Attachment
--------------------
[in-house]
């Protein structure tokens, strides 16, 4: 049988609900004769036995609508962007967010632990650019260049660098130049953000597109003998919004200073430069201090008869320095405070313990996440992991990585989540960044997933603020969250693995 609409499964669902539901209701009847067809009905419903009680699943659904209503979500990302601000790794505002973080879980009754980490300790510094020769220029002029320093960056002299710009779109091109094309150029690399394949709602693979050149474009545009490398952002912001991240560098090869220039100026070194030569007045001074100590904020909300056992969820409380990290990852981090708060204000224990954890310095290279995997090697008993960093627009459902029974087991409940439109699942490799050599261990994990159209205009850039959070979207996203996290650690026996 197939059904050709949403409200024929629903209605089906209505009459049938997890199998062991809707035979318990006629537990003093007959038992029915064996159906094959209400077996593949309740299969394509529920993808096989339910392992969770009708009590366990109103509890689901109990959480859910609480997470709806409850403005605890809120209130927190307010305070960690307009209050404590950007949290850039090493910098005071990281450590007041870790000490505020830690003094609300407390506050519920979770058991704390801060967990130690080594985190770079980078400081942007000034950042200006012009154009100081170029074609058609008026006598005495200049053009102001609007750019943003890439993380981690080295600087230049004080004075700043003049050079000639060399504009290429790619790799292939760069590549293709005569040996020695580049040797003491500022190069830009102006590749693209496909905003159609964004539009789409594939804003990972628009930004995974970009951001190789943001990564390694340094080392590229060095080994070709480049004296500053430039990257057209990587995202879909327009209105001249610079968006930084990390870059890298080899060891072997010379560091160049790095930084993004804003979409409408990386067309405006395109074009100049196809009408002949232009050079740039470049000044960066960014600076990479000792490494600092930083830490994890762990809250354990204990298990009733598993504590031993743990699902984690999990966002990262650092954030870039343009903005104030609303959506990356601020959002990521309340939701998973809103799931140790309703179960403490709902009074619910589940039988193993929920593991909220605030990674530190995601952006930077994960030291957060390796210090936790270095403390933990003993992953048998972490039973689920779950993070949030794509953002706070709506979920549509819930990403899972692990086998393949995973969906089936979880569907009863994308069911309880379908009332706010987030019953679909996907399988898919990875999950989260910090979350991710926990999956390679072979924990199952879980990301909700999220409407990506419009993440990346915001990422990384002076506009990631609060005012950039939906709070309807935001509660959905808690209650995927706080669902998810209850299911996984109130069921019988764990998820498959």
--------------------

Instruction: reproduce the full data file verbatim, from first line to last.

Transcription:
[in-house]
């Protein structure tokens, strides 16, 4: 049988609900004769036995609508962007967010632990650019260049660098130049953000597109003998919004200073430069201090008869320095405070313990996440992991990585989540960044997933603020969250693995 609409499964669902539901209701009847067809009905419903009680699943659904209503979500990302601000790794505002973080879980009754980490300790510094020769220029002029320093960056002299710009779109091109094309150029690399394949709602693979050149474009545009490398952002912001991240560098090869220039100026070194030569007045001074100590904020909300056992969820409380990290990852981090708060204000224990954890310095290279995997090697008993960093627009459902029974087991409940439109699942490799050599261990994990159209205009850039959070979207996203996290650690026996 197939059904050709949403409200024929629903209605089906209505009459049938997890199998062991809707035979318990006629537990003093007959038992029915064996159906094959209400077996593949309740299969394509529920993808096989339910392992969770009708009590366990109103509890689901109990959480859910609480997470709806409850403005605890809120209130927190307010305070960690307009209050404590950007949290850039090493910098005071990281450590007041870790000490505020830690003094609300407390506050519920979770058991704390801060967990130690080594985190770079980078400081942007000034950042200006012009154009100081170029074609058609008026006598005495200049053009102001609007750019943003890439993380981690080295600087230049004080004075700043003049050079000639060399504009290429790619790799292939760069590549293709005569040996020695580049040797003491500022190069830009102006590749693209496909905003159609964004539009789409594939804003990972628009930004995974970009951001190789943001990564390694340094080392590229060095080994070709480049004296500053430039990257057209990587995202879909327009209105001249610079968006930084990390870059890298080899060891072997010379560091160049790095930084993004804003979409409408990386067309405006395109074009100049196809009408002949232009050079740039470049000044960066960014600076990479000792490494600092930083830490994890762990809250354990204990298990009733598993504590031993743990699902984690999990966002990262650092954030870039343009903005104030609303959506990356601020959002990521309340939701998973809103799931140790309703179960403490709902009074619910589940039988193993929920593991909220605030990674530190995601952006930077994960030291957060390796210090936790270095403390933990003993992953048998972490039973689920779950993070949030794509953002706070709506979920549509819930990403899972692990086998393949995973969906089936979880569907009863994308069911309880379908009332706010987030019953679909996907399988898919990875999950989260910090979350991710926990999956390679072979924990199952879980990301909700999220409407990506419009993440990346915001990422990384002076506009990631609060005012950039939906709070309807935001509660959905808690209650995927706080669902998810209850299911996984109130069921019988764990998820498959």